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July 31, 2008
The John Edwards cover-up and the IRS (updated)
John Edwards allegedly has been funneling $15,000 a month in hush money/child support to his mistress Rielle Hunter. Has he paid a gift tax and avoided money laundering pitfalls? The mother of his love child reportedly received the funds through an intermediary named Andrew Young, who claims to be the child's father in behalf of his friend Edwards. Nearly everyone (but people who rely solely on the MSM for news) knows this courtesy of the National Enquirer,
AT editor Thomas Lifson raised the question of tax liabilities for these transactions, and the possibility of money laundering regulations coming into play with these transfers.
From the IRS Gift Tax FAQ web page:
From IRS Publication 950"
If we assume Edwards is paying Hunter $15k/mo and it is not court-ordered child support, then the gift tax issue seems to hinge on whether he is receiving "full consideration in return". I have to believe determination of this is subject to IRS review.
If it is a gift, then he is required to file a gift tax return and pay gift tax, perhaps unless Hunter agreed to pay the gift tax. If it is not a gift and not court-ordered child support, then she is required to report it as income and pay tax on it.
18 USC §1956(a) says (via Wikipedia);
I think it is reasonable to assume that this transfer, if it exists, is not court-ordered. Otherwise, there is little reason for Edwards to run from the Enquirer when they confronted him.. Also, as reported in the article, the three elements of money laundering appear present; placement, layering, and integration.
So, my take on all this is that tax is owed on the transfer of money regardless of whether or not it is ruled a gift. Failure to pay required tax is an unlawful activity. Edwards, a lawyer, must know all of this. It is hard to believe he would not be sure to obey all regulations and tax liabilities. On the other hand, former prosecutor Eliot Spitzer apparently ran afoul of money laundering charges. These things get complicated for people trying to keep a secret.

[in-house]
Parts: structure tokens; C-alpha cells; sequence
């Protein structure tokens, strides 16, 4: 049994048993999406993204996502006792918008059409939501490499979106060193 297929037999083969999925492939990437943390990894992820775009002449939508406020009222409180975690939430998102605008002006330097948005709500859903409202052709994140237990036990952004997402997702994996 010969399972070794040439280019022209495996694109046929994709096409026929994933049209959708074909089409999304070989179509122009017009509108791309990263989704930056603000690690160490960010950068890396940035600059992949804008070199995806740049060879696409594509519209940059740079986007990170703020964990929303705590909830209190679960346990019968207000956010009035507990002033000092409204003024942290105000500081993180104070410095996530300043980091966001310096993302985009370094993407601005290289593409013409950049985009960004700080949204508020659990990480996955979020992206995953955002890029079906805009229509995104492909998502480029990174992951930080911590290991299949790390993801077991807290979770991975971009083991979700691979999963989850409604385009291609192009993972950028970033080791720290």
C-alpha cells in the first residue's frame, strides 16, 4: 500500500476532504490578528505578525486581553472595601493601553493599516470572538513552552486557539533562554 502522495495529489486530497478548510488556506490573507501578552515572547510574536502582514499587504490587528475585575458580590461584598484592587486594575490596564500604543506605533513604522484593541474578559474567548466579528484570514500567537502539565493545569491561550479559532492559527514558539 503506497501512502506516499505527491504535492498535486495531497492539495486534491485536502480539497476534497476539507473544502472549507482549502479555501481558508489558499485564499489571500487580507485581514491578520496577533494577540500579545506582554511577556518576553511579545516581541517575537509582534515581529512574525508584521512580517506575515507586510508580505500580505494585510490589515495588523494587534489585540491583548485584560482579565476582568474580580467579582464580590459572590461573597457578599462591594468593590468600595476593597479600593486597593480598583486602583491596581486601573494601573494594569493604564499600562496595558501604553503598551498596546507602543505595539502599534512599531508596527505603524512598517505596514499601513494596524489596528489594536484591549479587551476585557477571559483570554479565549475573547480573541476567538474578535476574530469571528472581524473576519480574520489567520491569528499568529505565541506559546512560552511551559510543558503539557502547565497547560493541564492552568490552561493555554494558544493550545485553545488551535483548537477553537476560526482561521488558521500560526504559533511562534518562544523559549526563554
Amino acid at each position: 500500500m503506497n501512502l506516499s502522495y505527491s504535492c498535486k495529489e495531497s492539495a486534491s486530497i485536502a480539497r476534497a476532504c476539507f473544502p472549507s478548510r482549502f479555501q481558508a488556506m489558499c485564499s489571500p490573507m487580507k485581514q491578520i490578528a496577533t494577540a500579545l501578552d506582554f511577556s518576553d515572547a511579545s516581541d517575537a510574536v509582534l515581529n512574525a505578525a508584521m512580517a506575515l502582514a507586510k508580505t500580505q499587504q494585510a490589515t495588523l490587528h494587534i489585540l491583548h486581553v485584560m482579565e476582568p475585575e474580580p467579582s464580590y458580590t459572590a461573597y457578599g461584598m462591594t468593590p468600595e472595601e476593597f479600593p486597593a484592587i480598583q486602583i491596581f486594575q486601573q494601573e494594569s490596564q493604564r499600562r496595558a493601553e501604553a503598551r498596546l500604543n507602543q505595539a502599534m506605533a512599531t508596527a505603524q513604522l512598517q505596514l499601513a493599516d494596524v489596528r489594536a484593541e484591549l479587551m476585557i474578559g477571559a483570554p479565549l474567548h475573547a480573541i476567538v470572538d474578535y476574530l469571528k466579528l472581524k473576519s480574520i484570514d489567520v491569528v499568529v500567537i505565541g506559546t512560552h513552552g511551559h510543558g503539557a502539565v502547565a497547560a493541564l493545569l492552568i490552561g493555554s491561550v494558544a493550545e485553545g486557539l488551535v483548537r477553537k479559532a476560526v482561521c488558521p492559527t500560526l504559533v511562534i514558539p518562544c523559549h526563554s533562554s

Is the IRS is completely unaware of this transfer because of the MSM blackout? If the blackout crumbles (as it may be doing) will the IRS check to see that taxes have been paid? Should Edwards, Hunter, and any intermediaries (Andrew Young?) be investigated for possible tax evasion, money laundering, and conspiracy to commit same? The IRS has a policy of prosecuting high profile tax evaders. A former US Senator and Vice Presidential nominee certainly qualifies as high profile.
Shouldn't these questions be part of the public conversation?
James Baker is not the former cabinet member of the same name.
Update -- Brett Wolf writes:
Tax evasion alone is not a "specified unlawful activity" that can trigger a money laundering prosecution under Title 18 US Code, Section 1956. Congress intentionally left tax evasion out of the mix as it wanted to focus on funds that were generated by illicit activity. Of course, tax evasion is one of the "intents" that can support a 1956 prosecution, but only if the untaxed money is the proceeds of another crime, such as drug trafficking or wire fraud. Even if he did make secrect payments, the Edwards situation is nothing like that of Spitzer, who allegedly made his secret payments to an international prostitution and money laundering ring. In that case, the structured payments may have contributed to a money laundering conspiracy. Just a thought...